Or maybe it doesn’t. Maybe some people see it as proof that the UFC was right to let that guy go. Maybe they don’t even notice, because Bellator just draws so much less attention to begin with.

Or maybe this conversation about quality of fighters isn’t one that most fans are truly interested in anymore. We used to love that argument when it was PRIDE vs. UFC. We loved it slightly less when it was Strikeforce vs. UFC. But could it be that the UFC brand name is so solidified at this point that a certain segment of the fan base doesn’t even care if it’s where the best fighters are?

That’d be a little depressing, now that I think about it. But does that mean it’s not true?

Downes: I take it back. We don’t want you in our club anymore. I bet you’d probably never pay your dues.

There is something to the thought that the UFC is so ingrained as the face of MMA that it would be hard to catch it (there’s something to it because I said the exact same thing earlier, and you repackaged it as your own thought). People like to make fun of the “I train UFC” crowd, but there’s something to the joke. The term MMA may have more traction now than ever, but there are still a huge number of fans who think UFC = MMA.

Part of that has to do with the role of media. Dana White may talk about Bellator’s Viacom money, but the UFC has a lock on content. In mainstream outlets like ESPN or FS1, the UFC is the MMA content.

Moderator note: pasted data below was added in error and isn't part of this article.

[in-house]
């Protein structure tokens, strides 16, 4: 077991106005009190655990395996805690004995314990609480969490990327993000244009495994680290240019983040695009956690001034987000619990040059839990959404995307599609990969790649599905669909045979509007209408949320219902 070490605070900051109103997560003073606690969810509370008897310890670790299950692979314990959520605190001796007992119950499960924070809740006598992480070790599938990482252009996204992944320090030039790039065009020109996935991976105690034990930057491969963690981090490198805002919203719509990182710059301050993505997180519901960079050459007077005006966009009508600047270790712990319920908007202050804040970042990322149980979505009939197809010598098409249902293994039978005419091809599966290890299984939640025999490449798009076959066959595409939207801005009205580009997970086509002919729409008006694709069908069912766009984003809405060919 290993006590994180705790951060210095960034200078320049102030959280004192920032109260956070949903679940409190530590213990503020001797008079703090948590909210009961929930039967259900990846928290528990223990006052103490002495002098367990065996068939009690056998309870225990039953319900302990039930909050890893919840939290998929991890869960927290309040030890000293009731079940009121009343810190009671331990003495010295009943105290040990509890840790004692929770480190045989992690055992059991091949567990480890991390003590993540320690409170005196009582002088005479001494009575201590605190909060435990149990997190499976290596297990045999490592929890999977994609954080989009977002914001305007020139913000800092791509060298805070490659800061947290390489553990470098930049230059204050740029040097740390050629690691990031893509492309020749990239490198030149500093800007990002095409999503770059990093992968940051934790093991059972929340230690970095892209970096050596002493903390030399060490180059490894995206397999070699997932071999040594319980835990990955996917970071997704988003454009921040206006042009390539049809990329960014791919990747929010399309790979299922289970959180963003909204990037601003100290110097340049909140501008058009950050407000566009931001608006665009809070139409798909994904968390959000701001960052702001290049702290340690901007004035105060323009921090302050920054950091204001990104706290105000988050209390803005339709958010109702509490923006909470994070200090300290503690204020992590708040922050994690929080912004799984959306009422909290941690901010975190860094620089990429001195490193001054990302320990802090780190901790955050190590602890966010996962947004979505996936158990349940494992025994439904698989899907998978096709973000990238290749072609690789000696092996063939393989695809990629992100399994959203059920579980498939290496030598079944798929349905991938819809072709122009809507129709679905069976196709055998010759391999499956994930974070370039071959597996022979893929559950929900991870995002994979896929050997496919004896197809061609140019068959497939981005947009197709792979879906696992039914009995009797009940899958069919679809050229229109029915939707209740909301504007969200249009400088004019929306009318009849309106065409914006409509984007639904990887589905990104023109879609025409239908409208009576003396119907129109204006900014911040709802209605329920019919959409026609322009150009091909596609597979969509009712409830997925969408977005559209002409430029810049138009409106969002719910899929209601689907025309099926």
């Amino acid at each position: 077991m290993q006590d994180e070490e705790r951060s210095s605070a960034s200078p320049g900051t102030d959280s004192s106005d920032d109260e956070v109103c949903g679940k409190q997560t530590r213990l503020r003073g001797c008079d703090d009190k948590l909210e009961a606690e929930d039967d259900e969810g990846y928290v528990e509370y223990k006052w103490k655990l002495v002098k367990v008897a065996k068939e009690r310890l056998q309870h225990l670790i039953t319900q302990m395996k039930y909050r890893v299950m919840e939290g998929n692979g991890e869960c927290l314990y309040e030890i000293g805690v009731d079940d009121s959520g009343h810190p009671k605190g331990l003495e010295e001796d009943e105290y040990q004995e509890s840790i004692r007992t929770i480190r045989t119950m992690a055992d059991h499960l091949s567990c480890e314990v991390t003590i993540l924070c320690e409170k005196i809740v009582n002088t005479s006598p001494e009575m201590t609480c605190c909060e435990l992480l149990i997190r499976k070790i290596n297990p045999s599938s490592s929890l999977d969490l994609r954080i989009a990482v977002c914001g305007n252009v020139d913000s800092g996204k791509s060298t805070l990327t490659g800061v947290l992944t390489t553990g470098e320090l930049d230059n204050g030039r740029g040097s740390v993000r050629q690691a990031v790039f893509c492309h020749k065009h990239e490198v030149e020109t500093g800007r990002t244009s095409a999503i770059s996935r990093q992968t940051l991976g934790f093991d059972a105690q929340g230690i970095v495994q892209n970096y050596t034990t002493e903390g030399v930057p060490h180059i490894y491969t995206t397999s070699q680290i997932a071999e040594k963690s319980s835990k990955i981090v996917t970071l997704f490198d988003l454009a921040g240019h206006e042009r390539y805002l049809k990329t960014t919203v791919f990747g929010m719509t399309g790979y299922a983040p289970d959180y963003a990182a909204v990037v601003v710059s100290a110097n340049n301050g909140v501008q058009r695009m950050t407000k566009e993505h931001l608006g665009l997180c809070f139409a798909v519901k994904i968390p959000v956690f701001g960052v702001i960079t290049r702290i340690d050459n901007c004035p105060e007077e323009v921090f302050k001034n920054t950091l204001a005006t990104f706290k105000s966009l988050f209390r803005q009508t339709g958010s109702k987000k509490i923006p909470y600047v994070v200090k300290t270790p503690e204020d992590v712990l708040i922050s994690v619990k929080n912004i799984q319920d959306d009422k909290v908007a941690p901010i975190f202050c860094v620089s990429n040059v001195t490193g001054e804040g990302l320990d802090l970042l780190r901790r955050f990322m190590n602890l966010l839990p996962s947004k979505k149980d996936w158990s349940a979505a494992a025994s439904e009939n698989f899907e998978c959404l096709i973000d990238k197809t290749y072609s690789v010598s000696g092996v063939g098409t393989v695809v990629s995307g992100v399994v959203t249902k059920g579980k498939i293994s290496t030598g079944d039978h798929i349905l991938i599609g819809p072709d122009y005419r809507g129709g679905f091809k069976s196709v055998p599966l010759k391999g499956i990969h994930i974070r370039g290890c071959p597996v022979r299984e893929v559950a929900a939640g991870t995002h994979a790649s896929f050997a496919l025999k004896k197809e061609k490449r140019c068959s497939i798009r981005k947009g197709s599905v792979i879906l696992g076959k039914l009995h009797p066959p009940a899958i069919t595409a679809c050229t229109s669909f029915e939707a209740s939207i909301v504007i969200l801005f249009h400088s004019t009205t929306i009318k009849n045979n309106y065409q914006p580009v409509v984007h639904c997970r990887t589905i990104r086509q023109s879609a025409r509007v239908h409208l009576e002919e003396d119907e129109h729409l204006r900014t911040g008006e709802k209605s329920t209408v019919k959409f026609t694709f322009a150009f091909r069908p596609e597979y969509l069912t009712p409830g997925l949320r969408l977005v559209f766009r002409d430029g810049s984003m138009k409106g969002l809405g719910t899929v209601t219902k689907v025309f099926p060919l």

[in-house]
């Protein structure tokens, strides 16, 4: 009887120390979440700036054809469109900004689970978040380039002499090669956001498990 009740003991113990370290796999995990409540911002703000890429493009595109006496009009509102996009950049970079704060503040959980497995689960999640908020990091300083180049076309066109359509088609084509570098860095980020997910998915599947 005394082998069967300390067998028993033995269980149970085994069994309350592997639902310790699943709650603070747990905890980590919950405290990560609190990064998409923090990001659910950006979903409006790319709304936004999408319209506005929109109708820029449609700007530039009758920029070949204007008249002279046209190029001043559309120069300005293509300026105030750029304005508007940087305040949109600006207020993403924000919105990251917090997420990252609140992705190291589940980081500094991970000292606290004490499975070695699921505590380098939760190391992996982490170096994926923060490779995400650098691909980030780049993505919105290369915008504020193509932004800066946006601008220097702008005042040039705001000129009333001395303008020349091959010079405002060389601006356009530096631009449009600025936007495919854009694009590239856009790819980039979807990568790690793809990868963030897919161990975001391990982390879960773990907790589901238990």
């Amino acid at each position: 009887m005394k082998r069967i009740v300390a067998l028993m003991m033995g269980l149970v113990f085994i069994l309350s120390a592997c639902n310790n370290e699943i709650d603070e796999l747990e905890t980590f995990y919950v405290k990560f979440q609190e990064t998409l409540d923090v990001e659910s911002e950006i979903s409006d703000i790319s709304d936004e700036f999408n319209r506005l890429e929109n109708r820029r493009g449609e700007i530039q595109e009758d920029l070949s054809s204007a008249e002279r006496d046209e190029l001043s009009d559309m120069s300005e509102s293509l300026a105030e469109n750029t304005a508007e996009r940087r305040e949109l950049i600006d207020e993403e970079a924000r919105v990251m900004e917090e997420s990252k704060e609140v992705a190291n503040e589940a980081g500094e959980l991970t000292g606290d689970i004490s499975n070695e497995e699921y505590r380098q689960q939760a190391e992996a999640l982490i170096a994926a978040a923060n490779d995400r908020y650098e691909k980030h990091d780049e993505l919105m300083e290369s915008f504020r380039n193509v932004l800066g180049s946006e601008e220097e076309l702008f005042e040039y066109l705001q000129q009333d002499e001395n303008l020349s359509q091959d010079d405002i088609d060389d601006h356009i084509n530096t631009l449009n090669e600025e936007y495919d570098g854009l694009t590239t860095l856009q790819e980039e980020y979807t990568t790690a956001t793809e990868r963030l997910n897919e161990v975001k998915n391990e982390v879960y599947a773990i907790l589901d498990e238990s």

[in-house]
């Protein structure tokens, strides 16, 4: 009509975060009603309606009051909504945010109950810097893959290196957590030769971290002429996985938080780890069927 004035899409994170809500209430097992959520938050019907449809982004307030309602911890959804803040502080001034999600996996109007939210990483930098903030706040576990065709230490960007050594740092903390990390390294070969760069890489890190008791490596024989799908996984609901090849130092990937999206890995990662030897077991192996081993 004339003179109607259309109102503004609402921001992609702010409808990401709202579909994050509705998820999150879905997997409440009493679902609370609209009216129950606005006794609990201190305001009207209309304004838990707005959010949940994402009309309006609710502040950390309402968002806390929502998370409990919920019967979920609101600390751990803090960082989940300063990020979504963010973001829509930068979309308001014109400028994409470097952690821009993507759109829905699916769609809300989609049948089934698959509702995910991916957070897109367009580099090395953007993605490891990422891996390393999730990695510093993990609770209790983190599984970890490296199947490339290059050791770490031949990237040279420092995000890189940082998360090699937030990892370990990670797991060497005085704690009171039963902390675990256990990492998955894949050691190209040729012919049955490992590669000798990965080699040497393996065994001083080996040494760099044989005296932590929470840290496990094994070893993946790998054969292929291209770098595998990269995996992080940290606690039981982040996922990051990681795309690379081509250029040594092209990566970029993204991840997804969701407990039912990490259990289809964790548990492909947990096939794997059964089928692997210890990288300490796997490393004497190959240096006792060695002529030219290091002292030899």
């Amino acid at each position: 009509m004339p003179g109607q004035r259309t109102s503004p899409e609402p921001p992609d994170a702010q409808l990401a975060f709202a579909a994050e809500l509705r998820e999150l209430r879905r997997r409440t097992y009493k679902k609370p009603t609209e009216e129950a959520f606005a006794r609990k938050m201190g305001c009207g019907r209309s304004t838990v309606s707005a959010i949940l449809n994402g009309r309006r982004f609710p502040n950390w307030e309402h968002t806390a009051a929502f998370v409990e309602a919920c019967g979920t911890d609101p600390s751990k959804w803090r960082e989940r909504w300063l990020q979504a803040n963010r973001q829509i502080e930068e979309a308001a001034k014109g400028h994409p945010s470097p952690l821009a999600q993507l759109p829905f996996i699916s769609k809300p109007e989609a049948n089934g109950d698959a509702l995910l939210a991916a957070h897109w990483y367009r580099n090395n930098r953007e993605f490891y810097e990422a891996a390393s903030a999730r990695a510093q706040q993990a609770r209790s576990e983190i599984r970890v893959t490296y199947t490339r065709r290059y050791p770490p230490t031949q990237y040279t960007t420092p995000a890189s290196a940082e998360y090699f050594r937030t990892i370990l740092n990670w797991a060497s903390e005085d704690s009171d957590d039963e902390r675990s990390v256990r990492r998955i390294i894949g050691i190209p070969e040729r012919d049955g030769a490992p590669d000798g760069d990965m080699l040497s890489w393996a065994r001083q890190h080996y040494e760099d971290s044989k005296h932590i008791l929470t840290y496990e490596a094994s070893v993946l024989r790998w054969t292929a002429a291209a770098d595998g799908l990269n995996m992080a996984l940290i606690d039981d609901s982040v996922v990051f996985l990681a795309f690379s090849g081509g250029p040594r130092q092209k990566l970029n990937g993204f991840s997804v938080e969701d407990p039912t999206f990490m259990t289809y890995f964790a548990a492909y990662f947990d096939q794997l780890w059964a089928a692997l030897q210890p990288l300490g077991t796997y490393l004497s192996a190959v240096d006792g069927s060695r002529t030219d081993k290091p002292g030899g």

This brings us to a chicken or the egg argument. The UFC receives the most coverage because that’s what fans want. But how much of that has to do with what we give them?

Can you name three Bellator champs? How many fighters on the Bellator roster can you list? Is Alexander Griboyedov a current heavyweight or a 19th century Russian playwright? Certainly the failure to answer those questions isn’t the media’s fault, but we have to wonder if fans will ever be willing (or able) to make up that lost ground in the information battle.

Having good fights isn’t enough. What that extra piece of the puzzle is, I don’t know. I do know that there are only so many hours in a day, so many articles a website can write, and so much time an MMA fan can commit. Maybe fans will start to commit more of that time to Bellator. But maybe they’ll find something else to do. If they do that, it won’t just be bad for Coker – it’ll be bad for everyone.

Ben Fowlkes is MMAjunkie and USA TODAY’s MMA columnist. Danny Downes, a retired UFC and WEC fighter, is an MMAjunkie contributor who has also written for and UFC 360. Follow them on twitter at @benfowlkesMMA and @dannyboydownes.

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Filed under: Bellator, Featured, News, UFC
Source: MMA Junkie

Ramazan Emeev mulling drop to 170 after UFC-debut win at UFC-Gdansk


Filed under: News, UFC, Videos